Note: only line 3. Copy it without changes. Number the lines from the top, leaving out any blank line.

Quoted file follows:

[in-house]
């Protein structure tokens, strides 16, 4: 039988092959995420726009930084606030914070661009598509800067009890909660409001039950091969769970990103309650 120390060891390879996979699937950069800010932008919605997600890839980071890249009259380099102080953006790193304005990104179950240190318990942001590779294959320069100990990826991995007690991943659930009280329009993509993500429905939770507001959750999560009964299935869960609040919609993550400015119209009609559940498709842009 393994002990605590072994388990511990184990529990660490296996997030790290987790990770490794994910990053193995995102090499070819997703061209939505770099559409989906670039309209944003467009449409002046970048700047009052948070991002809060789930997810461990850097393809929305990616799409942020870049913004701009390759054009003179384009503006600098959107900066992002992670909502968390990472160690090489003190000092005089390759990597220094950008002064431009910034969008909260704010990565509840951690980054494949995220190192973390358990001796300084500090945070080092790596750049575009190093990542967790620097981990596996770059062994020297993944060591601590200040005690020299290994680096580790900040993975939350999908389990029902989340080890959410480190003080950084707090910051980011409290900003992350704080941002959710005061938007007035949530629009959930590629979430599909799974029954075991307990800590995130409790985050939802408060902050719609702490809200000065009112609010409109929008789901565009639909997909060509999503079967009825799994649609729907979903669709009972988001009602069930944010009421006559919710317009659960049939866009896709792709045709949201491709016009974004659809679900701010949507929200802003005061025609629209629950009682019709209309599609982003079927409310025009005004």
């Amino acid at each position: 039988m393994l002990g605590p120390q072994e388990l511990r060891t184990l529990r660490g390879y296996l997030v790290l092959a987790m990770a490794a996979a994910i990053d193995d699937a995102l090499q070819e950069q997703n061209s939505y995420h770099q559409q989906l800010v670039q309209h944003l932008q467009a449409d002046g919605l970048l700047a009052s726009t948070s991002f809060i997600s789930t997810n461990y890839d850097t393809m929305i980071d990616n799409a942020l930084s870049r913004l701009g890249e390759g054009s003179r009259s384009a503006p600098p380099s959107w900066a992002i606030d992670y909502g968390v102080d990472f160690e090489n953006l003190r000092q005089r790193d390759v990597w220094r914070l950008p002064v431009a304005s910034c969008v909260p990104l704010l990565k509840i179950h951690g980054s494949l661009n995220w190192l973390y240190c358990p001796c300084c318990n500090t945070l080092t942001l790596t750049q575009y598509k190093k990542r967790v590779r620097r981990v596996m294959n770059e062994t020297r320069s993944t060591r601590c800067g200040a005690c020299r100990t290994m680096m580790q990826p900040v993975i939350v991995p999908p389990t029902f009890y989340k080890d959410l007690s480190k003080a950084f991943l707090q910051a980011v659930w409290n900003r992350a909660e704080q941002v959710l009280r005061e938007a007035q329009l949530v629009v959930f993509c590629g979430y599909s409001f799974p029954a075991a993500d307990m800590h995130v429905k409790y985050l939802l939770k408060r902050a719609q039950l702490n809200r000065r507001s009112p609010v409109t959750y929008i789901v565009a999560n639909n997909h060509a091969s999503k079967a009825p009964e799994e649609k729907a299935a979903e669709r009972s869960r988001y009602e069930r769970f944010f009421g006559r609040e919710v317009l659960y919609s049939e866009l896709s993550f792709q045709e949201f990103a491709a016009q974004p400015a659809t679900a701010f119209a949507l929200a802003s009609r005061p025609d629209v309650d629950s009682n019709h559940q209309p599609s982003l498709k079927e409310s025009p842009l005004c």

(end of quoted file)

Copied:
């Amino acid at each position: 039988m393994l002990g605590p120390q072994e388990l511990r060891t184990l529990r660490g390879y296996l997030v790290l092959a987790m990770a490794a996979a994910i990053d193995d699937a995102l090499q070819e950069q997703n061209s939505y995420h770099q559409q989906l800010v670039q309209h944003l932008q467009a449409d002046g919605l970048l700047a009052s726009t948070s991002f809060i997600s789930t997810n461990y890839d850097t393809m929305i980071d990616n799409a942020l930084s870049r913004l701009g890249e390759g054009s003179r009259s384009a503006p600098p380099s959107w900066a992002i606030d992670y909502g968390v102080d990472f160690e090489n953006l003190r000092q005089r790193d390759v990597w220094r914070l950008p002064v431009a304005s910034c969008v909260p990104l704010l990565k509840i179950h951690g980054s494949l661009n995220w190192l973390y240190c358990p001796c300084c318990n500090t945070l080092t942001l790596t750049q575009y598509k190093k990542r967790v590779r620097r981990v596996m294959n770059e062994t020297r320069s993944t060591r601590c800067g200040a005690c020299r100990t290994m680096m580790q990826p900040v993975i939350v991995p999908p389990t029902f009890y989340k080890d959410l007690s480190k003080a950084f991943l707090q910051a980011v659930w409290n900003r992350a909660e704080q941002v959710l009280r005061e938007a007035q329009l949530v629009v959930f993509c590629g979430y599909s409001f799974p029954a075991a993500d307990m800590h995130v429905k409790y985050l939802l939770k408060r902050a719609q039950l702490n809200r000065r507001s009112p609010v409109t959750y929008i789901v565009a999560n639909n997909h060509a091969s999503k079967a009825p009964e799994e649609k729907a299935a979903e669709r009972s869960r988001y009602e069930r769970f944010f009421g006559r609040e919710v317009l659960y919609s049939e866009l896709s993550f792709q045709e949201f990103a491709a016009q974004p400015a659809t679900a701010f119209a949507l929200a802003s009609r005061p025609d629209v309650d629950s009682n019709h559940q209309p599609s982003l498709k079927e409310s025009p842009l005004c």